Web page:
• Local-only Home Assistant integration
Cons
  • No integrated GPU for hardware transcoding, CPU is powerful enough though

The TS-873A replaces the TVS-873 from last year. It uses a fast and powerful AMD processor with on-board Radeon graphics. This makes the NAS particularly suited to multimedia and surveillance duties.

Even though the NAS is aimed at small businesses, the multimedia features are what makes this NAS box shine. On offer are optional HDMI output, audio in and audio out which can be very useful for surveillance applications, and powerful hardware to keep everything chugging along nicely.

8

Synology DS923+

Good 4-bay NAS with dual-core AMD CPU and Dual Gigabit Ethernet
Synology 4-Bay DiskStation DS923+ (Diskless)
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Product prices and availability are accurate as of the date/time indicated and are subject to change. Any price and availability information displayed on https://www.amazon.com/ at the time of purchase will apply to the purchase of this product.

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Features
  • Synology Surveillance Station with 2 channels included
  • Smart motion detection
  • Dual Core AMD R1600, 4 GB RAM
  • 2x Gigabit Ethernet ports
  • 2x USB 3.2 Gen1, 1x eSATA
  • Hardware encryption, Hot-swappable slot loading HDDs
  • DLNA, Virtualization
  • 3 years warranty, extendable to 5
Pros
  • Strong dual-core AMD CPU
  • Supports smart motion detection which reduces false alerts
  • Hot-swappable front-loading drives, front USB port
  • Ethernet link aggregation or failover possible
  • Local API for smart home connectivity
Cons
  • Only 2 channels included, additional channels have to be purchased separately
  • No HDMI port
  • No integrated GPU for hardware transcoding, CPU is powerful enough though
  • Home Assistant linking is manual

If you are a fan of Synology’s DSM OS, need the Surveillance Station app and don’t mind paying up to $350 extra for more NVR channels, the DS923+ is a decent 4-bay option to consider.

Even though there is no integrated GPU, the CPU is powerful enough to handle Plex and some CPU transcoding as needed.


Conclusion

So there you have it, these are my recommendations to build the best DIY NAS NVR in 2023. Leave your thoughts below!

Daniel Ross

Daniel Ross

I am Daniel and VueVille is where I document my DIY smart home journey. I focus on 100% local-processing and local-storage because that’s the only way to secure my family’s safety and privacy. Oh and I don’t like monthly subscriptions!

25 Comments
  1. Daniel,

    Thank you and your family for your awesome blog. I understand that yours is an Android family, but I wonder if you might have some Mac/iOS pointers.

    I’m an Android guy like you, but my wife is a Mac/iOS user. I see that you’ve noted both the QNAP TS-251+ and the TS-431P2 with “Mac support is spotty”. I’ve also noticed that both the QNAP QVR Pro Client and the older VMobile apps have very low ratings on the Apple App Store.

    Do you have recommendations for someone like me who wants to follow your Pro-DIY path, but also make sure my wife is happy with the eventual solution?

    Thanks in advance for your thoughts.

    Dave

    • Happy that you like my content! Yes we are a 100% Android family. I do not review the recorded footage on my mobile, so I rarely use the QNAP mobile apps – the Android ones are not great either. I pull up the QVR client on a laptop if I want to review footage.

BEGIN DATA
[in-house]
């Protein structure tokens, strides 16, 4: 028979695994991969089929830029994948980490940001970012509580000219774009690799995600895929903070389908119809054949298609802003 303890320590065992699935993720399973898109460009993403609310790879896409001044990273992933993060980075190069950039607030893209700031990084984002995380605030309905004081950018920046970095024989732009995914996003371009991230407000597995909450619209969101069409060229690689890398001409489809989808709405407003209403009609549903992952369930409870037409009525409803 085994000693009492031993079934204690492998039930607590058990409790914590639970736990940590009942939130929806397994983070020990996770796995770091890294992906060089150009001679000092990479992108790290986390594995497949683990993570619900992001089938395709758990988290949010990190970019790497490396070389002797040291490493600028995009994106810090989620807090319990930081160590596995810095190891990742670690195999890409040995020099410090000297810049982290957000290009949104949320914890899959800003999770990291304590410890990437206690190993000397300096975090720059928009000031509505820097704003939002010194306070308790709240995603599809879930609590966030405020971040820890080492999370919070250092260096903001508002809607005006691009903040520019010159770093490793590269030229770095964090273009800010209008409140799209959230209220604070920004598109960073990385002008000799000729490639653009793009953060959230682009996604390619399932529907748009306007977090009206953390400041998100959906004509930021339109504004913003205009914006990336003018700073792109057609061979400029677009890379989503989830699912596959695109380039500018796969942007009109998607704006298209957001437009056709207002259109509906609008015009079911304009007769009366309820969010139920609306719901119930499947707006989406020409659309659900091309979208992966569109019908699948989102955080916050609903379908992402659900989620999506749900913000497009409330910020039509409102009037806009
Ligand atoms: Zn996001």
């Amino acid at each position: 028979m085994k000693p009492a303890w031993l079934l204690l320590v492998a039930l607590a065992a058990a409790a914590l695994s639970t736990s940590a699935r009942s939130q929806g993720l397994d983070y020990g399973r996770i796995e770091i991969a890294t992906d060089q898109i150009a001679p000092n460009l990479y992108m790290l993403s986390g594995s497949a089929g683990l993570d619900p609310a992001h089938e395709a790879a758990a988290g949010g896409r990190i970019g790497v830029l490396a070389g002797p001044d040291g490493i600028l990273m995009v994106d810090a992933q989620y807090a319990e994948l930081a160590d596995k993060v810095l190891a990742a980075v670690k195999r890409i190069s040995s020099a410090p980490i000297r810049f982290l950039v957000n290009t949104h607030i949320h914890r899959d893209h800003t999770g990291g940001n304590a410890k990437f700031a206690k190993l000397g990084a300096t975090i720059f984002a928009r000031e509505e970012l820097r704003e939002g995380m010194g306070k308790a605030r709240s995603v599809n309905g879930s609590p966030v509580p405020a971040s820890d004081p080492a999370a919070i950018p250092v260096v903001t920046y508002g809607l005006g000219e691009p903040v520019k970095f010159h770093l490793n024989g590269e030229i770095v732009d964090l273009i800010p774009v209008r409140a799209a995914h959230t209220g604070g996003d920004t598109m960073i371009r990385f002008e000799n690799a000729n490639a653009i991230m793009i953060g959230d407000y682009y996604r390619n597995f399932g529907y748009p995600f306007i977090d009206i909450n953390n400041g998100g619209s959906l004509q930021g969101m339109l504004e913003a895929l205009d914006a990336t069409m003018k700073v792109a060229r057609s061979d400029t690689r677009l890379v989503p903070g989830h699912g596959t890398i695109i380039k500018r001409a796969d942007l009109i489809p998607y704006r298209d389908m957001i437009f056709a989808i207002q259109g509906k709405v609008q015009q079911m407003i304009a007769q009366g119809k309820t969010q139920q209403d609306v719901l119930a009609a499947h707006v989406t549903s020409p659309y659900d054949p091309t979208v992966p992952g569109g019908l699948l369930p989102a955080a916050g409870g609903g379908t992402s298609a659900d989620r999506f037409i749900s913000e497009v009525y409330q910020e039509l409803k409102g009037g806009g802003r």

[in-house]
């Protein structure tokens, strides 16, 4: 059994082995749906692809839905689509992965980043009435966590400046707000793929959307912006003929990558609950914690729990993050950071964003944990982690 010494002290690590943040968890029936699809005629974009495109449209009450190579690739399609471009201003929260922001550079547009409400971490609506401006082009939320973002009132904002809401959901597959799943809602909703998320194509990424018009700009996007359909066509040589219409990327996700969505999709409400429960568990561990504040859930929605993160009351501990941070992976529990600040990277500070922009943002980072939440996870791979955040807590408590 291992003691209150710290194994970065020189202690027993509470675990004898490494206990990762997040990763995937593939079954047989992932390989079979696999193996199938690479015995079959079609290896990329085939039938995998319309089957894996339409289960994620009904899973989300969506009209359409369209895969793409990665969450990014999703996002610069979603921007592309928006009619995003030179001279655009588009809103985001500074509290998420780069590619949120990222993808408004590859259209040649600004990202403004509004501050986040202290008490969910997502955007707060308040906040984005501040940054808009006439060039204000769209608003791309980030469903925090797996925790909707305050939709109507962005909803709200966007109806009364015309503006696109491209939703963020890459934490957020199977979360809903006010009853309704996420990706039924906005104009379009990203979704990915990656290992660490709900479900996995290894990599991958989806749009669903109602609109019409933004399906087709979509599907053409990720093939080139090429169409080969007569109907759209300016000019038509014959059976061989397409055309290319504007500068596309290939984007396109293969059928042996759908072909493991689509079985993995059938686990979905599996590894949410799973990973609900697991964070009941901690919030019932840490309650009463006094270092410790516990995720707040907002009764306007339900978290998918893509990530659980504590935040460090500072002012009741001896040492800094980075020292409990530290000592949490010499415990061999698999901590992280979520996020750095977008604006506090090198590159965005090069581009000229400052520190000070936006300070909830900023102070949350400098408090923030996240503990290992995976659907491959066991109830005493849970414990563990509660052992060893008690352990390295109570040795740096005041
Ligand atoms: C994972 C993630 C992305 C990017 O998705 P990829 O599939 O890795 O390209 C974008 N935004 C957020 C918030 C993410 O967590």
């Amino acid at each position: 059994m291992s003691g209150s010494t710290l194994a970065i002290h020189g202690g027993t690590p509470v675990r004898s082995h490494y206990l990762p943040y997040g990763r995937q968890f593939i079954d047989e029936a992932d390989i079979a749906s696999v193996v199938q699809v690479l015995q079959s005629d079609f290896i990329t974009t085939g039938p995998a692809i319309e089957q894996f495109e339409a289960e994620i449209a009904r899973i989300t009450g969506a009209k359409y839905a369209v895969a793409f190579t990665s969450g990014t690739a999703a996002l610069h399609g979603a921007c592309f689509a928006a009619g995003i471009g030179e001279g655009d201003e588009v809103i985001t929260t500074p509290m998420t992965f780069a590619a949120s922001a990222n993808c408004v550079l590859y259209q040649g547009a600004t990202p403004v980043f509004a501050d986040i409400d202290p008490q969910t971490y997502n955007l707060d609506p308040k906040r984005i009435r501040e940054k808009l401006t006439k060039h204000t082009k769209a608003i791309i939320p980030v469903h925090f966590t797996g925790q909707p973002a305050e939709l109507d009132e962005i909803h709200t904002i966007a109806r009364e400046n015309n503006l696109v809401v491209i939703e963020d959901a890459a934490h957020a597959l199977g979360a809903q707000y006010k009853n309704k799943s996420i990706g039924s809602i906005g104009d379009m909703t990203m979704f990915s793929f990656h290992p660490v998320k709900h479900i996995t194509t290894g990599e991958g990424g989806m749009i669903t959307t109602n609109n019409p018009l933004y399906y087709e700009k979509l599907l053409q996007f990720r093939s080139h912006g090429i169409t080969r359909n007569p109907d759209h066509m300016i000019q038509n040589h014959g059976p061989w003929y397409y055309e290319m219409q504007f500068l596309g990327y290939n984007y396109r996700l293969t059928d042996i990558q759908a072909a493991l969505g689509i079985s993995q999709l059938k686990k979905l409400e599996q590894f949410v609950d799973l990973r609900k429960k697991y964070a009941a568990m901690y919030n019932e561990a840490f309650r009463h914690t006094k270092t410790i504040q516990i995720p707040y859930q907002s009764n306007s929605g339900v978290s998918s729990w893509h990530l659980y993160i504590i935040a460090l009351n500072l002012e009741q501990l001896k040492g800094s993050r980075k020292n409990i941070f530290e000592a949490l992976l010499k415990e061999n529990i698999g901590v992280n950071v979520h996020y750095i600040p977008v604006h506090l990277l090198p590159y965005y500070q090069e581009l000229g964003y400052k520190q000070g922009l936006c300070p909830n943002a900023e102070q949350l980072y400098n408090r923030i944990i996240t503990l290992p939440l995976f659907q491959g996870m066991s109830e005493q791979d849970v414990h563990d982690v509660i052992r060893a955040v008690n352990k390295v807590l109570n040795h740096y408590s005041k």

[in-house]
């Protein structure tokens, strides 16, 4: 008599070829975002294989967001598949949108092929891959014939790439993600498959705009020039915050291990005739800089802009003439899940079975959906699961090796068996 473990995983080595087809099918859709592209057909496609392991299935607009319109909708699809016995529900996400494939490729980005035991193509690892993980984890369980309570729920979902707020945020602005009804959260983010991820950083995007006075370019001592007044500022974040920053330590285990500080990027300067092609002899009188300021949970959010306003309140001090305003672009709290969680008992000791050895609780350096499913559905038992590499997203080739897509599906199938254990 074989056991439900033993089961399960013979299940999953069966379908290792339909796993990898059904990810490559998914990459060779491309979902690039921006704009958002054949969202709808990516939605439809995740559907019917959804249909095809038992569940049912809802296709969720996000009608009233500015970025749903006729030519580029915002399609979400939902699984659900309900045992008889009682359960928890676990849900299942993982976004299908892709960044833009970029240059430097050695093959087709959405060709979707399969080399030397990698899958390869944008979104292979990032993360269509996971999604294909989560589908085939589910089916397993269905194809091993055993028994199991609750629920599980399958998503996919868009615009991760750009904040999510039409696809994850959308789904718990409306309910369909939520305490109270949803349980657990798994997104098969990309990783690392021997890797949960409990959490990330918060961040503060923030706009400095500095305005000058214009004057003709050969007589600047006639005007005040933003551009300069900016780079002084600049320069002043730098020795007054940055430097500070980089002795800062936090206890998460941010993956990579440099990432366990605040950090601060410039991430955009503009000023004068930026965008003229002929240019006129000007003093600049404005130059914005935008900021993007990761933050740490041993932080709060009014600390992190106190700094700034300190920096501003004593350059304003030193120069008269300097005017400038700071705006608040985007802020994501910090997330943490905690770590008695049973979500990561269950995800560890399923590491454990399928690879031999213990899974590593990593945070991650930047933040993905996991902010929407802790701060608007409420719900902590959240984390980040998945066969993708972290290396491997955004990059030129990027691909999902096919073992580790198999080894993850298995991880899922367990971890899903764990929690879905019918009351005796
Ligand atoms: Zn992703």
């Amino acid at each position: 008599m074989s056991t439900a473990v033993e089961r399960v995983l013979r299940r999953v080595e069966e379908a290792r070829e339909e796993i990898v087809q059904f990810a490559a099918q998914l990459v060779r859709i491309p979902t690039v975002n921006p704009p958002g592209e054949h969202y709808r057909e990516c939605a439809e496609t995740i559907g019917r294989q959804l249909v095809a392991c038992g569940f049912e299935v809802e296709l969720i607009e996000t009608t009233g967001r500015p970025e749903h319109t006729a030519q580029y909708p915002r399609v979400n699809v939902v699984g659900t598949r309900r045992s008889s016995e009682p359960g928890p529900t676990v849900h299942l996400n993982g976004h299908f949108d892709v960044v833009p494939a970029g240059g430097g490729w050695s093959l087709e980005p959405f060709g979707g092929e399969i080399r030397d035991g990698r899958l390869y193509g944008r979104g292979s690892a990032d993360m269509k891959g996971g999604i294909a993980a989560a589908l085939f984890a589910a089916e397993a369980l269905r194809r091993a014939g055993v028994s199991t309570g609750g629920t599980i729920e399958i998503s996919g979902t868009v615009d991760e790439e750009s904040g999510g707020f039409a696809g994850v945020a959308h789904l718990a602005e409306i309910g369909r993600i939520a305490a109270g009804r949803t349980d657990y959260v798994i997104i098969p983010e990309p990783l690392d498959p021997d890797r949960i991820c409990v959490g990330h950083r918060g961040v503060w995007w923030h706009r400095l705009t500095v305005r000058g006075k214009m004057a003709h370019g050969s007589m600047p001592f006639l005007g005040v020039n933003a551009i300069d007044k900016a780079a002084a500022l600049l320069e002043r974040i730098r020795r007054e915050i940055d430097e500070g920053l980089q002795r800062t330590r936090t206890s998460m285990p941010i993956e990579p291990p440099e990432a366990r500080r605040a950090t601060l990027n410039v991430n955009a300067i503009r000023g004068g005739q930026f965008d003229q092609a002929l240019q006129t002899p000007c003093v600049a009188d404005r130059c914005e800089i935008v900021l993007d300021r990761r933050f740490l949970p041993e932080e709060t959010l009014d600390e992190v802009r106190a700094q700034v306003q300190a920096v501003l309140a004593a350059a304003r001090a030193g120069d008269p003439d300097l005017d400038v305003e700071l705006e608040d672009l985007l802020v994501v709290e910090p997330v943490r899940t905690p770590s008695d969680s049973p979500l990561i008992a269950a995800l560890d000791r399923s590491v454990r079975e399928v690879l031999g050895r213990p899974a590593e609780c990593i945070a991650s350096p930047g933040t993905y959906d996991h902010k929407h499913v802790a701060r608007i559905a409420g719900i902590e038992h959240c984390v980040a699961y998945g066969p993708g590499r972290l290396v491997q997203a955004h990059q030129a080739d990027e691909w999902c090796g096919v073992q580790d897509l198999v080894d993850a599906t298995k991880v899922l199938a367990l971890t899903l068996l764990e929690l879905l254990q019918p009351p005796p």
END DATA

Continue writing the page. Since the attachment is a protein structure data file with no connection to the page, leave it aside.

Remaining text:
For live-viewing cameras on mobile devices, any iOS IP camera viewer app should be able to pull all the cameras together into a single screen. Because my QNAP is hooked up to my HA system, whenever any camera detects motion the tablets around the house switch to the specific camera for a short while. This is done using the Imperihome app.

  2. Hi Daniel,
    I appreciate the information your have provided, I have found it useful as I am just starting my first security camera system setup.

    I would like to ask, what are your recommendations for 2018? For example, what is your opinion on the new QNAP HS-453DX?

  3. Daniel–One additional question: Do the NAS devices include the applications to run as a surveillance NVR, file server, and VPN? Or do those applications/licenses cost extra? It’s hard to tell from their websites.

    • Yep all of this and more comes pre-loaded on the NAS. They are incredibly cheap for what they can do! Just remember that the number of IP camera licences that come bundled with the NAS depends on the specific model. For example my QNAP TS-253A has a very unusual 4 IP licenses. 2 is more common for 2-bay models. With the 64-bit x86 based QNAP models that have more than 4GB RAM, you can also install the free QVR Pro alternative to Surveillance Station that gives you 8 IP camera licences regardless of how many licences it came with originally. One downside of QVR Pro is that it can only play back the last 14 days of videos.

  4. Thanks for the reply. Also can you give me your thoughts on the usability of the QNAP systems vs. the Synology. You mention that the Synology OS is slightly more user friendly. Is there a tradeoff in functionality? I am somewhat technically savvy, but am no IT professional. I plan on using the NAS for Surveillance Station, a VPN, and file storage. I plan on integrating the cameras into Homeseer, possibly using Blue Iris as well. I would like something easy to setup and maintain, but I don’t want to give up a bunch of functionality. I would appreciate any thoughts you may have. Thanks, Greg

    • I think the Synology software is just a bit more polished. I haven’t spent enough time playing with the Synology DSM software to comment on functionality unfortunately. My understanding is that the Synology and QNAP are evenly matched when it comes to Surveillance Station, VPN and just using it as a RAID server. The main difference is cost. In my experience, QNAP is up to 10-30% cheaper than the comparable Synology model. Plus some QNAPs come with more free IP camera licenses than Synologys. With QNAP you don’t need Blue Iris to connect your cameras to HomeSeer. I have written a tutorial that shows you can connect Surveillance Station directly to HomeSeer.